Unfortunately, my efforts were not rewarded with a warm and comfortable bed for the night – staying in a monastery guesthouse at 5000m with no heating is one of the more unpleasant nocturnal experiences of my life. In spite of that I managed to fall asleep, although I question now whether it was simply a defence mechanism which kicked in to stop me feeling the cold, and in fact I simply passed out – when morning came, it felt like I’d pulled an all-nighter.

The day after base camp did, however, bring a totally unexpected delight, which soothed much of the physical (and mental) stress of the past few days. We descended ear-poppingly quickly towards the Tibetan/Nepalese border, and seemingly from one minute to the next, at about 3000m, entered a gorge of mystical proportions. The road spiralled through a spectral forest, rendered so by layers of cloud. Grey shadows – a suggestion of a tree or cliff – emerged from the mist, only to slip back in again. We made a stop for people to get out and stretch their legs, and the difference in the air was incredible, and sublime. After the barren land higher up, the smell of greenery and humidity was something to be savoured. We all just sat around, breathing it in. It was a magical scene, reminding me of something from a Studio Ghibli film. I could imagine spirits and forest-gods sauntering about unseen behind the trees and waterfalls. The cloud all around us also added to the impression that we were descending from the sky – as someone on my group put it, that ‘there’s a land up there, and a land down there, and they’re connected by this crazy road’ – a sort of limbo land where anything can happen. Revitalised, we hopped back onto the bus, which took us through more of this amazing landscape – which lasted well into Nepal.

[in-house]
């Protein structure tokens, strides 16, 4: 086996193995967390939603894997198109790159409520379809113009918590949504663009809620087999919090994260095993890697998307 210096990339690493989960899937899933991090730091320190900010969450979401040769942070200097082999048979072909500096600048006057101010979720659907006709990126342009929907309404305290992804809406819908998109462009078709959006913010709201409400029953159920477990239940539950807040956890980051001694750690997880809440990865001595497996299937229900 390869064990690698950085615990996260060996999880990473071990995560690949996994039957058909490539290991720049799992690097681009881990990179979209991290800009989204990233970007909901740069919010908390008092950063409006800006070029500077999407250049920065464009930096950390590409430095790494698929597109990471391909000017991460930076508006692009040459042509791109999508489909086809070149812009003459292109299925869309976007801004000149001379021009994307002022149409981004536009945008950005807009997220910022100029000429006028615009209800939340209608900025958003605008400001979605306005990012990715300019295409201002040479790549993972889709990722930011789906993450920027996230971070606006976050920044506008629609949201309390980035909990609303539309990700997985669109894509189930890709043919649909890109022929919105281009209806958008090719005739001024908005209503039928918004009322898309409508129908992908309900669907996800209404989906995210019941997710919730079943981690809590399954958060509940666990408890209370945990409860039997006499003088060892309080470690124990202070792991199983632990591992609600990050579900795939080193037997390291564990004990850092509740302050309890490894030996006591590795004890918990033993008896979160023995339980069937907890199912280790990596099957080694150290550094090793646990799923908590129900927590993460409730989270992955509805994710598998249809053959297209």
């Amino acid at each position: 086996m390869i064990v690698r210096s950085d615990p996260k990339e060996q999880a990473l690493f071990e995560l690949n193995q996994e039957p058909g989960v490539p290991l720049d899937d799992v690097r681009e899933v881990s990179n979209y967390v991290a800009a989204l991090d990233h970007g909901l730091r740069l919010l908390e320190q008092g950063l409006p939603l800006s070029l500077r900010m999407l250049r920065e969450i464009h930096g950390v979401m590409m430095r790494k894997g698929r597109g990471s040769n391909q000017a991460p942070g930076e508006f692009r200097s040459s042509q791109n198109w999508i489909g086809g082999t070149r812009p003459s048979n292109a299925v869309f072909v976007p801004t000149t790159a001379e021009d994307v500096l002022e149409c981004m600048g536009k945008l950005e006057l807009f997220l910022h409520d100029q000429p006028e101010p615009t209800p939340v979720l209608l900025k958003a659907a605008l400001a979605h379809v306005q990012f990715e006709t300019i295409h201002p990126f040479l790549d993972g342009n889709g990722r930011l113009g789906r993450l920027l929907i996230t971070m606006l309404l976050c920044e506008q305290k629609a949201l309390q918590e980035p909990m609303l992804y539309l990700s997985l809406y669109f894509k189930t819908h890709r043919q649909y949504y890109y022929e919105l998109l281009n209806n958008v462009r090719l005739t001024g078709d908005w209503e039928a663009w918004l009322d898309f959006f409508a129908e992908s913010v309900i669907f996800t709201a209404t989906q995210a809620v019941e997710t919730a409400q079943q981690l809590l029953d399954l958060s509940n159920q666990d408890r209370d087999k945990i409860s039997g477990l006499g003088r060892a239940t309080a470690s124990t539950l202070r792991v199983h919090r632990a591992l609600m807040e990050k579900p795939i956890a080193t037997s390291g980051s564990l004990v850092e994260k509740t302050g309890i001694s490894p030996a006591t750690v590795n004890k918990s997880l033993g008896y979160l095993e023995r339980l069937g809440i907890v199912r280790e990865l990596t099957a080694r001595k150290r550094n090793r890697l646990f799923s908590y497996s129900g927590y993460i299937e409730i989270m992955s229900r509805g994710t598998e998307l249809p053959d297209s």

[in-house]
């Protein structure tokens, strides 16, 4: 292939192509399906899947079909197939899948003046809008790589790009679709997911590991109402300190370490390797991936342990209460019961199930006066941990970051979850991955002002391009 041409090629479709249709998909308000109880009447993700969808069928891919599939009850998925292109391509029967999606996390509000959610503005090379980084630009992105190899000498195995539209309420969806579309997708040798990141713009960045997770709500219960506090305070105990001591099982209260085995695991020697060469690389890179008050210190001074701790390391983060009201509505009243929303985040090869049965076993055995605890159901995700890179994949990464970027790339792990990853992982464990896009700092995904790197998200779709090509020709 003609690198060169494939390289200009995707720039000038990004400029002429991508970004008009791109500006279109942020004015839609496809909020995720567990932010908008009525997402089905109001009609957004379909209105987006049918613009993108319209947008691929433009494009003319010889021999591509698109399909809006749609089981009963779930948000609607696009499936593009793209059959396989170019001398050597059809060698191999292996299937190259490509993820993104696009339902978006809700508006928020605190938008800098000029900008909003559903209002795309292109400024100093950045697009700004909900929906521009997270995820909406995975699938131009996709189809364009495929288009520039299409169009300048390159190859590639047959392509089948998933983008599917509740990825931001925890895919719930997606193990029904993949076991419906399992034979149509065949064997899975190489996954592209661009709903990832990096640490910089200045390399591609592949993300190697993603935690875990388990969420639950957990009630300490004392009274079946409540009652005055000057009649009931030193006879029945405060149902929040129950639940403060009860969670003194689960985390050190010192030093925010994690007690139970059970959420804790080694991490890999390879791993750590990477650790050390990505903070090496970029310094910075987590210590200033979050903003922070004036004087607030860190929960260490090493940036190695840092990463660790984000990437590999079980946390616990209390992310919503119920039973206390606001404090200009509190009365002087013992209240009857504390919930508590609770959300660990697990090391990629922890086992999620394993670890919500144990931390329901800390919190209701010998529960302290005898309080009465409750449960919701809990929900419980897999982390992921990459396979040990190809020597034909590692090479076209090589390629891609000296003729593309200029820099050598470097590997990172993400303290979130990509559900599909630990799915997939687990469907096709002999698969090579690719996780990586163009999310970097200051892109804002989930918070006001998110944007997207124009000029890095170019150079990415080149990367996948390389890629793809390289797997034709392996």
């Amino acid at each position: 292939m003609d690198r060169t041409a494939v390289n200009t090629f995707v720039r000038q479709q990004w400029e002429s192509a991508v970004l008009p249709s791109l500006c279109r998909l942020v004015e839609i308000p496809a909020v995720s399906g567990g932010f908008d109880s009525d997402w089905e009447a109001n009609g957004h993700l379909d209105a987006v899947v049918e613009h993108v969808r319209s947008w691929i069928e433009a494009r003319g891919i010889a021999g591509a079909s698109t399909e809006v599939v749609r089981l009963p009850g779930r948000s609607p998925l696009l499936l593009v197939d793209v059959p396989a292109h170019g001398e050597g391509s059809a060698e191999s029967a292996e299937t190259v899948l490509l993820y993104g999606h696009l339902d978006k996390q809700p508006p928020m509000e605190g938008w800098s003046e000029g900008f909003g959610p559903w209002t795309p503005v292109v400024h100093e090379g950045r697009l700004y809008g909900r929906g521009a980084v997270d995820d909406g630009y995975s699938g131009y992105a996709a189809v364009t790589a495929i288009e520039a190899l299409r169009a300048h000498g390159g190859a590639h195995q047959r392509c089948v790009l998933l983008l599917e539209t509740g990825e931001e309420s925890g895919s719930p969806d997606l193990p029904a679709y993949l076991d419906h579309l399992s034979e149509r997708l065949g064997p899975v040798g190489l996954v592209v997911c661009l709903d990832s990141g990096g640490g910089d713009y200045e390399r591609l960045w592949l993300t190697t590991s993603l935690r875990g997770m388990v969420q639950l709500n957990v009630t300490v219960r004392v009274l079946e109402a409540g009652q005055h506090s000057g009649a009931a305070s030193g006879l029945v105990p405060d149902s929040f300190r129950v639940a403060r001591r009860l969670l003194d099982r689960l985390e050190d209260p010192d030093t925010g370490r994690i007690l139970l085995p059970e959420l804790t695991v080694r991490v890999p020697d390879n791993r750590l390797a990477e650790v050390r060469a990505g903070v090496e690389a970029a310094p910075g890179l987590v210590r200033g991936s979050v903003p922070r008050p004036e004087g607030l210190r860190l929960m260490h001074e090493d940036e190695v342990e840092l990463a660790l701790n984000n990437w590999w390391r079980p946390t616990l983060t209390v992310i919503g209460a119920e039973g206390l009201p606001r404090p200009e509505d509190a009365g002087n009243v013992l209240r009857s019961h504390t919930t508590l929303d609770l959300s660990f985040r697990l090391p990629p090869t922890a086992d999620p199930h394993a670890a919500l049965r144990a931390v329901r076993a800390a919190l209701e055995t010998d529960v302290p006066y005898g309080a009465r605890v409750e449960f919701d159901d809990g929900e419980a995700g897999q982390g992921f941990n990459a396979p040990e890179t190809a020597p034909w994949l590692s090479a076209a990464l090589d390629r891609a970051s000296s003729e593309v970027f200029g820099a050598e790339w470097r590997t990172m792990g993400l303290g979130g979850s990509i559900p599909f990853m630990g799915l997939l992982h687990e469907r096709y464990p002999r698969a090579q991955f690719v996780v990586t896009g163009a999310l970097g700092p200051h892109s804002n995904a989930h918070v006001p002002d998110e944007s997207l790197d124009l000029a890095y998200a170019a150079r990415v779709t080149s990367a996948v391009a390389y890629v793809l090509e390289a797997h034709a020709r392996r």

And here I am – the journey back from Tibet has been tough, fun, awe-inspiring, and at times a little scary (especially this morning, when due to the torrential rainfall last night, our bus had to negotiate a series of landslides along a road which has a sheer drop into a ravine and no crash barrier. We had to get out and walk at one point because the bus was leaning over the edge of a cliff).

What a trip – Tolkein would have been proud if he’d cooked this one up.

Toto, I don’t think we’re in Kansas anymore

I’m writing from Shigatse’s internet cafe/game centre – apart from having to swat flies away and find a space for my water bottle among the cigarette ash, it’s pretty comfortable. The seats are clearly designed with 12-hour computer sessions in mind…